With twelve characters to choose from for your squad of three, you can already see there’s a ton of possibilities to mix things up to suit your play style. Also, if you get bored of a certain team comp, you can very easily change things up, making for some serious game time, as eighty five hours will attest.
The short and sticky of it is that, while there’s some big changes, Midnight Suns’ combat system is just as deep and enjoyable as Firaxis fabled XCOM series. This is only one half of Midnight Suns, though, with an RPG built around the tactical battles.
As the Hunter – the customisable main protagonist in the story – you’ll be able to explore the Hub world, The Abbey, between missions. Here, you’ll spend most of your time, roaming the grounds, uncovering its secrets and chatting to your super friends.
If you’ve played the Persona series, you’ll be familiar with the Bond system in which you do activities with other characters to raise your friendship and gain benefits from them. There’s a similar system here in which you are encouraged to spend time with the various heroes, playing cards, getting drunk and watching trashy movies, picking dialogue options to further increase your friendship rating.
There’s a strange charm to seeing Marvel’s finest in these ‘out of work’ moments, where you are able to get them to open up to you and become BFFs. It could be argued that it doesn’t really fit the dark nature of the Midnight Suns but then again, it’s a Marvel game, based on comics which are meant to appeal to everyone.
Still, I ended up becoming quite attached to some of these characters after spending time with them, especially some of the characters not seen in the MCU such as Magik and Nico. They had really decent story arcs and getting to know them in this setting was a lot of fun.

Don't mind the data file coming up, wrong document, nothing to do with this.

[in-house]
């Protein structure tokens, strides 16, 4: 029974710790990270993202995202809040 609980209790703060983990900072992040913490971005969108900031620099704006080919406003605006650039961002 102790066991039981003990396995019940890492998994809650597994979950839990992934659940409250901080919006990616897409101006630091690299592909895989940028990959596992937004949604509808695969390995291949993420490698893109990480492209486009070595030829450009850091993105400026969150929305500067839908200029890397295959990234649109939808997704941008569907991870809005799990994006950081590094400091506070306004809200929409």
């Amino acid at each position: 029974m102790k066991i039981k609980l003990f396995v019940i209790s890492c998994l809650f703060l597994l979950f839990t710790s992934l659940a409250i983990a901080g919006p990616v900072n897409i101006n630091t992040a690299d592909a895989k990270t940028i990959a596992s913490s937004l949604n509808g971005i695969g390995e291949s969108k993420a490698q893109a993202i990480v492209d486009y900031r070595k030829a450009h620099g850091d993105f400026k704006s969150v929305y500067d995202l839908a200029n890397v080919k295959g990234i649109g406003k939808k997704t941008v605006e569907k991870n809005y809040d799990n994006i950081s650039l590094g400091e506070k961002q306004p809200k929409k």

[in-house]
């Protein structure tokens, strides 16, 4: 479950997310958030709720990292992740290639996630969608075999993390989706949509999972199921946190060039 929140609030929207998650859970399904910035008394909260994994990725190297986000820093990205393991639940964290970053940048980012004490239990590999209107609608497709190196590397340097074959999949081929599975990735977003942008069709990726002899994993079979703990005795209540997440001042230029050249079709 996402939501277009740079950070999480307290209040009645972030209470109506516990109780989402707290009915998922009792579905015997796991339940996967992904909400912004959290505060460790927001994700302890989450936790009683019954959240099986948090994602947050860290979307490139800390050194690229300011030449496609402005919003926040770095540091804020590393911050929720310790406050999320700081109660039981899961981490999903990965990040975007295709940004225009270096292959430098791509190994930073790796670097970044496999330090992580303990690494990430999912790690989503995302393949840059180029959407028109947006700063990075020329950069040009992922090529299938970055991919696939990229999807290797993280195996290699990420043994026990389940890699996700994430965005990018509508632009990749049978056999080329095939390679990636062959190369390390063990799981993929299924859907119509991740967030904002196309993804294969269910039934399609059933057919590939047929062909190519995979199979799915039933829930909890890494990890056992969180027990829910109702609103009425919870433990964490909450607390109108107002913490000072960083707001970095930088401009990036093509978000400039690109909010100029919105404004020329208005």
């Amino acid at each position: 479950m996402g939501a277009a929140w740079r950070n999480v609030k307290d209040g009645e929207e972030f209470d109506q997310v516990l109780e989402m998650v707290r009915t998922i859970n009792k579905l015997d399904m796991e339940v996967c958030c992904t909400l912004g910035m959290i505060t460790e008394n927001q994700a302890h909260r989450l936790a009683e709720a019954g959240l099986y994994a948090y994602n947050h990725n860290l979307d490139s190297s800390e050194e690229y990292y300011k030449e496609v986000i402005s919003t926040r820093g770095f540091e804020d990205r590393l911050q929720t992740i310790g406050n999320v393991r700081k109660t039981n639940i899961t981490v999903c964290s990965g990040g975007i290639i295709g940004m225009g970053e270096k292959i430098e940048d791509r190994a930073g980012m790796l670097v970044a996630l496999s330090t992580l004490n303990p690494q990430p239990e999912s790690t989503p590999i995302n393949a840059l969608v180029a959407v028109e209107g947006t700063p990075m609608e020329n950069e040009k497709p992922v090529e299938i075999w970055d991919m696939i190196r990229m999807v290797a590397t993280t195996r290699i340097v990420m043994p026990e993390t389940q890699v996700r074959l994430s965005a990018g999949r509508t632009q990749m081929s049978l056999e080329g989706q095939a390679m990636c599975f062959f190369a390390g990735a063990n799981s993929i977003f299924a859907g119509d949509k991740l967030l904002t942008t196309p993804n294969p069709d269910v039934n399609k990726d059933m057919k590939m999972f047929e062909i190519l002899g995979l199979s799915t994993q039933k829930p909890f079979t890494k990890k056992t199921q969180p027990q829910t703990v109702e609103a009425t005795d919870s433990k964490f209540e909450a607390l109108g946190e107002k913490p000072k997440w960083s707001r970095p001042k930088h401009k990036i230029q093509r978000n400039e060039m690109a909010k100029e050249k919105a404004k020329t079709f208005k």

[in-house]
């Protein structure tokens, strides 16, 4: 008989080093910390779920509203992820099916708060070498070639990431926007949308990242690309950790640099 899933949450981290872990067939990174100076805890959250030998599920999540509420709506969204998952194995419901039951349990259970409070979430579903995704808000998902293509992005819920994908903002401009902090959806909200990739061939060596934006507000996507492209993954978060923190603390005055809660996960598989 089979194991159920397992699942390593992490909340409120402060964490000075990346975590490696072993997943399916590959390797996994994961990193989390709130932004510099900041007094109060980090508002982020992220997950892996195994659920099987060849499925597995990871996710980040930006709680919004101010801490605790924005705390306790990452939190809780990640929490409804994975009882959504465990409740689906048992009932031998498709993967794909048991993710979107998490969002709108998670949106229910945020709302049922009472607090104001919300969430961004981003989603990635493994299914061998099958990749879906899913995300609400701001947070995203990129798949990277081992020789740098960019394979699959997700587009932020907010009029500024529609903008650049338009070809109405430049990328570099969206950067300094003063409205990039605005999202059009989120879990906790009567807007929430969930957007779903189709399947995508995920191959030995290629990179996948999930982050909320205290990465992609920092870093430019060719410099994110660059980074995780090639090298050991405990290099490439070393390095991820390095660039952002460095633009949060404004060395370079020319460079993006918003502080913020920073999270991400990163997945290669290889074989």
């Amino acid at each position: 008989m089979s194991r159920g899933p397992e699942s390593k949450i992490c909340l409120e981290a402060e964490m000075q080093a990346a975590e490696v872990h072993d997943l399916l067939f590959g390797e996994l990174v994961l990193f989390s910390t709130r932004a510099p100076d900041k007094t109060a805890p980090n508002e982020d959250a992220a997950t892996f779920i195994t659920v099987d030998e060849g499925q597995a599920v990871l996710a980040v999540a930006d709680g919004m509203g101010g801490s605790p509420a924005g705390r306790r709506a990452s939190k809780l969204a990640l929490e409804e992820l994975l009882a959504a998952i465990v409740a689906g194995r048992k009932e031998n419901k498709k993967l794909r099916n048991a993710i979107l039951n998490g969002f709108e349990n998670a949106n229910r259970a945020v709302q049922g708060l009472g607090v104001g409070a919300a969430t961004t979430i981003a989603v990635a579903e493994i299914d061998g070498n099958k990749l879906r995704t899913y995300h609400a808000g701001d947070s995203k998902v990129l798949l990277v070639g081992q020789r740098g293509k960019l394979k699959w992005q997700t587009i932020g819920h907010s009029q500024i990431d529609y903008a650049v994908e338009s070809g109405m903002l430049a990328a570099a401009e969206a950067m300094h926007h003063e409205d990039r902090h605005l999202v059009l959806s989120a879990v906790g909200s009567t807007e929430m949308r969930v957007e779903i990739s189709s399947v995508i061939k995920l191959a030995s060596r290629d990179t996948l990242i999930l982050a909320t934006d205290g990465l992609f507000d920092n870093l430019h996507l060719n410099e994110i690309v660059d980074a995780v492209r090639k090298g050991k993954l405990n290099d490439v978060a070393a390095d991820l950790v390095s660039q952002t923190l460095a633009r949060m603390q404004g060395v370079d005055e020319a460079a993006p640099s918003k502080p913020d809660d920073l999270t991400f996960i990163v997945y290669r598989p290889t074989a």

There’s plenty of benefits from levelling up characters, unlocking new costumes and eventually their ultimate abilities which are a sight to behold when used in combat. You can only get a few to max level in one run, but your friendship scores carry across to NG+.
Inside The Abbey, you can put the other heroes through their paces with daily training to give them combat bonuses, upgrade the various facilities in The Abbey via The Forge, and even decorate your own room! With the fact that you can customise your own character, it was nice to be able to personalise your own space as well, though I do wish there was a few more options with the character creation.
My one other nitpick is Tony Stark sounding a little too much like Robert Downey Jr. for my liking. Not that I dislike RDJ, but when none of the other characters sound like their MCU counterparts, it’s just a touch jarring.
There is a huge amount to discover in The Abbey grounds. The map is large, there’s secret doors to uncover, unlockable chests, potion ingredients to find and a ton of puzzles and mysteries to solve. It’s very easy to get sidetracked once you start exploring, as the end result always provides a bonus in the form of new abilities and cosmetics.